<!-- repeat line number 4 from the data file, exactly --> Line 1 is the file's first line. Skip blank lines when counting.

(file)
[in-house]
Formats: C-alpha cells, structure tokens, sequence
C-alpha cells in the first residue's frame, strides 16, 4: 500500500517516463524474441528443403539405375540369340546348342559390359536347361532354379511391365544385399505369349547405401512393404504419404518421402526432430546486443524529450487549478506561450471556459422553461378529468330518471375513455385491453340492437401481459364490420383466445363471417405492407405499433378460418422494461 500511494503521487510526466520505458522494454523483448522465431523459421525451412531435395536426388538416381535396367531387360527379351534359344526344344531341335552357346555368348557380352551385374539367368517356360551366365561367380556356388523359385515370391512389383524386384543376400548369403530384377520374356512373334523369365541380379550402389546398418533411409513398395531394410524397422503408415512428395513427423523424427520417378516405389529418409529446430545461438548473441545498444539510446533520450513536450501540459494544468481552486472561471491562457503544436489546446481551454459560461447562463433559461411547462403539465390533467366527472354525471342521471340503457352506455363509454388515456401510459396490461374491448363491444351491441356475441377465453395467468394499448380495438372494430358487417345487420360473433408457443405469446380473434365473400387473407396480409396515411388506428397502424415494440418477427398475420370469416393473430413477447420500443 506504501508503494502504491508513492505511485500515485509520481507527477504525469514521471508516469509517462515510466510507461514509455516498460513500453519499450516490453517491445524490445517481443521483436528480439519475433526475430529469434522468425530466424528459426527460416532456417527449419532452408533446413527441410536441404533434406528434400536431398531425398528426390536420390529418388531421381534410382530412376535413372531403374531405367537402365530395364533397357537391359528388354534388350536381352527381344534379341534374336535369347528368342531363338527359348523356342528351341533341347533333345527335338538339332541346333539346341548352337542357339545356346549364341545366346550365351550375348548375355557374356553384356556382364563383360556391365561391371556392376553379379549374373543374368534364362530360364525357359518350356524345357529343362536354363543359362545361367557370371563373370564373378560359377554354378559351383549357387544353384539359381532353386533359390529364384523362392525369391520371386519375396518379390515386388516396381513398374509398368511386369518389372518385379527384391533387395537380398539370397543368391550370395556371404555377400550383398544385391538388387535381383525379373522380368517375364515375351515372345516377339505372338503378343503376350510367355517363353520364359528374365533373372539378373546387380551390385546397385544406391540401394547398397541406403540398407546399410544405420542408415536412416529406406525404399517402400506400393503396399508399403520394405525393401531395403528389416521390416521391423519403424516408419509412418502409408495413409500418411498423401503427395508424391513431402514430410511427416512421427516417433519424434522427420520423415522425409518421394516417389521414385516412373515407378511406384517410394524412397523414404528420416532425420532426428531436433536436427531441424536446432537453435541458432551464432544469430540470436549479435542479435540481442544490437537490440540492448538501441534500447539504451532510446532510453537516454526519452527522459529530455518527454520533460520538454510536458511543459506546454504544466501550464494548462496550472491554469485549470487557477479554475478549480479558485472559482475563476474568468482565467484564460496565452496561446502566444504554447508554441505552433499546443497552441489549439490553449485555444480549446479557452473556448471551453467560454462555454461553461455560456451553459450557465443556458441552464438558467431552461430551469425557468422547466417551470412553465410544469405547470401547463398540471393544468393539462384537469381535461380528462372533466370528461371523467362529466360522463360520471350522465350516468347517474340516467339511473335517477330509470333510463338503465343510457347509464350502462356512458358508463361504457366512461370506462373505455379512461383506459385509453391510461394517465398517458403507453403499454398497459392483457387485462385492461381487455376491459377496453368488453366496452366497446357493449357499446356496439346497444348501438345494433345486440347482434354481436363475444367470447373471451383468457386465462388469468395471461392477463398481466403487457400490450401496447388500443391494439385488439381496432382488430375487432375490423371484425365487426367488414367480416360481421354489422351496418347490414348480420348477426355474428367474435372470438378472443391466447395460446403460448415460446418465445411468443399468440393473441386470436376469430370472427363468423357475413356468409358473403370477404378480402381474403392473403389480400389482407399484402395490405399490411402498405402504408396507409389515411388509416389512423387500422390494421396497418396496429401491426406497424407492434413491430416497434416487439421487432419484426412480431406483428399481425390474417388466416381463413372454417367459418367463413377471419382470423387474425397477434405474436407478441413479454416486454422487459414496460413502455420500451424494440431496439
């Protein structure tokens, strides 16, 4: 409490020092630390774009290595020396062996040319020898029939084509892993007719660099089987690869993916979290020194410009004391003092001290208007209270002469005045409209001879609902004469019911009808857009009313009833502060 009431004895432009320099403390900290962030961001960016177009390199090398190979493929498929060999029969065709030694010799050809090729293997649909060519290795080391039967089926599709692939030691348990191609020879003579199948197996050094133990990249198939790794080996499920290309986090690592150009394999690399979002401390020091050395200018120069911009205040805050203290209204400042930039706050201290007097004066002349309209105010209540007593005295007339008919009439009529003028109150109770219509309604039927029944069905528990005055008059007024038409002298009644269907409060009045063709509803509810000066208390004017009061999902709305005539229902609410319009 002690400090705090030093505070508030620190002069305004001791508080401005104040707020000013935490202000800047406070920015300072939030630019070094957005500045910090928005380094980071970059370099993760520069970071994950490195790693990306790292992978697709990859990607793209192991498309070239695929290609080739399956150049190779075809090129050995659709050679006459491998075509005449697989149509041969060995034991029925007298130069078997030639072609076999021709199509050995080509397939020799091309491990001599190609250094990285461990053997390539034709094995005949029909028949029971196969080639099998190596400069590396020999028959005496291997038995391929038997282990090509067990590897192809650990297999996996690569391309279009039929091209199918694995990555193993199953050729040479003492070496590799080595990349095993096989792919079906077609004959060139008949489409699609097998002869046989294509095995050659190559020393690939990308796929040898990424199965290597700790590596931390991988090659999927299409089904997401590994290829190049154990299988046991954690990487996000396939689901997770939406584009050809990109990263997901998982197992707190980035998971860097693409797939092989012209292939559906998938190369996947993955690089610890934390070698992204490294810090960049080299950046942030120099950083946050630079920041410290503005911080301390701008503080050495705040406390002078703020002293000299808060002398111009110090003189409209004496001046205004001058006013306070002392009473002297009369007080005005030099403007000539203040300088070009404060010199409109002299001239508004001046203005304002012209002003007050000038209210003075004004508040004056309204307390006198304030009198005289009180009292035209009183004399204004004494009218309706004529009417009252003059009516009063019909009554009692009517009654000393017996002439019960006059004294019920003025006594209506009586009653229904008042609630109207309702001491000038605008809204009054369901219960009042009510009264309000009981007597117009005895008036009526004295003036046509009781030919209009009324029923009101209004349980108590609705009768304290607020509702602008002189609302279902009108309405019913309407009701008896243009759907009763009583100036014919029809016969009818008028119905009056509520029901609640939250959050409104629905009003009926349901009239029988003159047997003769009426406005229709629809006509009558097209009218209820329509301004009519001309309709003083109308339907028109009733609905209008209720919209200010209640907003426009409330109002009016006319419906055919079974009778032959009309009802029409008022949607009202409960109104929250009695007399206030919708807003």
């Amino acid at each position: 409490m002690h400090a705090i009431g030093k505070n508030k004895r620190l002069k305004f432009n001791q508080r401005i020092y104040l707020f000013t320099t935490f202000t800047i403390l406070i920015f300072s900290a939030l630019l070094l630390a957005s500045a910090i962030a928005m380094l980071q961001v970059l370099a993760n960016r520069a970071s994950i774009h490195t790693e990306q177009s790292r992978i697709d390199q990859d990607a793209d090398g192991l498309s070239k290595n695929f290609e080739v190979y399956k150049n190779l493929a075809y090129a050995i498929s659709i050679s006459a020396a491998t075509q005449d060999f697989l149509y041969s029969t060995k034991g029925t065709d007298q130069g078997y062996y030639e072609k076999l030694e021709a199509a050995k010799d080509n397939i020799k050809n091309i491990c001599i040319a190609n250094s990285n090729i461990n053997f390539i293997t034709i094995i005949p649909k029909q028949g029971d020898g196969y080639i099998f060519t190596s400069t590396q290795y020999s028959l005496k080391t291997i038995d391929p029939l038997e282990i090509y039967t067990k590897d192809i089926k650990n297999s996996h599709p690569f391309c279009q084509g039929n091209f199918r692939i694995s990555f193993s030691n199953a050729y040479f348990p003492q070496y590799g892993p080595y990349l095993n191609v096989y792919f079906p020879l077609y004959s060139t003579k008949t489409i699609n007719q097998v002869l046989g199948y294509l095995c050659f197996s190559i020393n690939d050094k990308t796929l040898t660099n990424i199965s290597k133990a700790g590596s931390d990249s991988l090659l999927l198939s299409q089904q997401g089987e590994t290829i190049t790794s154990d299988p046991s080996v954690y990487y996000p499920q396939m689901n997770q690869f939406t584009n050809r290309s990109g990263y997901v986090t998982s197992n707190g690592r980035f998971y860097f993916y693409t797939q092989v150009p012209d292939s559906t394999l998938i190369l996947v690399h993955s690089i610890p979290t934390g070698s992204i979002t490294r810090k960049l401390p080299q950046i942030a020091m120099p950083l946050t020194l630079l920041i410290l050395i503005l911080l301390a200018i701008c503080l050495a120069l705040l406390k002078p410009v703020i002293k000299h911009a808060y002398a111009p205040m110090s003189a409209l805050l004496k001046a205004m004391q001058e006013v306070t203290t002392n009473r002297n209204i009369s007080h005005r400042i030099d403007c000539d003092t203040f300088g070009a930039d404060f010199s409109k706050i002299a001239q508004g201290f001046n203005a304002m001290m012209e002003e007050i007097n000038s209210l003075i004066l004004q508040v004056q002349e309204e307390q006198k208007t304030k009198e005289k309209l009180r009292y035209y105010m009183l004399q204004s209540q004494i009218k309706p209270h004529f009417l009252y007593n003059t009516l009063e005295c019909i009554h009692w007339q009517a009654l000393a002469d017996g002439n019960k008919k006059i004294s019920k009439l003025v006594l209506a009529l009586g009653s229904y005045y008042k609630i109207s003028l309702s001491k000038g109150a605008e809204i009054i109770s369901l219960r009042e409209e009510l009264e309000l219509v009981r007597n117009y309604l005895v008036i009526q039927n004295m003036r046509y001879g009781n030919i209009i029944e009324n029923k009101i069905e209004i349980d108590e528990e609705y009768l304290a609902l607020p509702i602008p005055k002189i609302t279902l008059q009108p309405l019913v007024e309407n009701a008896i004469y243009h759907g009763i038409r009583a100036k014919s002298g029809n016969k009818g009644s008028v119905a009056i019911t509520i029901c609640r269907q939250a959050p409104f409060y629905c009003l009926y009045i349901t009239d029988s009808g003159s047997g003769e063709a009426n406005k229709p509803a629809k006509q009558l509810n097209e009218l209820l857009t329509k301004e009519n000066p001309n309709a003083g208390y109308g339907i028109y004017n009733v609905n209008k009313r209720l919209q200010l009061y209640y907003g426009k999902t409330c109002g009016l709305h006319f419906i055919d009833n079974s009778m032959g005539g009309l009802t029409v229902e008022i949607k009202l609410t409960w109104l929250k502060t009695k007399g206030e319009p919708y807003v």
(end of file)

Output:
């Protein structure tokens, strides 16, 4: 409490020092630390774009290595020396062996040319020898029939084509892993007719660099089987690869993916979290020194410009004391003092001290208007209270002469005045409209001879609902004469019911009808857009009313009833502060 009431004895432009320099403390900290962030961001960016177009390199090398190979493929498929060999029969065709030694010799050809090729293997649909060519290795080391039967089926599709692939030691348990191609020879003579199948197996050094133990990249198939790794080996499920290309986090690592150009394999690399979002401390020091050395200018120069911009205040805050203290209204400042930039706050201290007097004066002349309209105010209540007593005295007339008919009439009529003028109150109770219509309604039927029944069905528990005055008059007024038409002298009644269907409060009045063709509803509810000066208390004017009061999902709305005539229902609410319009 002690400090705090030093505070508030620190002069305004001791508080401005104040707020000013935490202000800047406070920015300072939030630019070094957005500045910090928005380094980071970059370099993760520069970071994950490195790693990306790292992978697709990859990607793209192991498309070239695929290609080739399956150049190779075809090129050995659709050679006459491998075509005449697989149509041969060995034991029925007298130069078997030639072609076999021709199509050995080509397939020799091309491990001599190609250094990285461990053997390539034709094995005949029909028949029971196969080639099998190596400069590396020999028959005496291997038995391929038997282990090509067990590897192809650990297999996996690569391309279009039929091209199918694995990555193993199953050729040479003492070496590799080595990349095993096989792919079906077609004959060139008949489409699609097998002869046989294509095995050659190559020393690939990308796929040898990424199965290597700790590596931390991988090659999927299409089904997401590994290829190049154990299988046991954690990487996000396939689901997770939406584009050809990109990263997901998982197992707190980035998971860097693409797939092989012209292939559906998938190369996947993955690089610890934390070698992204490294810090960049080299950046942030120099950083946050630079920041410290503005911080301390701008503080050495705040406390002078703020002293000299808060002398111009110090003189409209004496001046205004001058006013306070002392009473002297009369007080005005030099403007000539203040300088070009404060010199409109002299001239508004001046203005304002012209002003007050000038209210003075004004508040004056309204307390006198304030009198005289009180009292035209009183004399204004004494009218309706004529009417009252003059009516009063019909009554009692009517009654000393017996002439019960006059004294019920003025006594209506009586009653229904008042609630109207309702001491000038605008809204009054369901219960009042009510009264309000009981007597117009005895008036009526004295003036046509009781030919209009009324029923009101209004349980108590609705009768304290607020509702602008002189609302279902009108309405019913309407009701008896243009759907009763009583100036014919029809016969009818008028119905009056509520029901609640939250959050409104629905009003009926349901009239029988003159047997003769009426406005229709629809006509009558097209009218209820329509301004009519001309309709003083109308339907028109009733609905209008209720919209200010209640907003426009409330109002009016006319419906055919079974009778032959009309009802029409008022949607009202409960109104929250009695007399206030919708807003």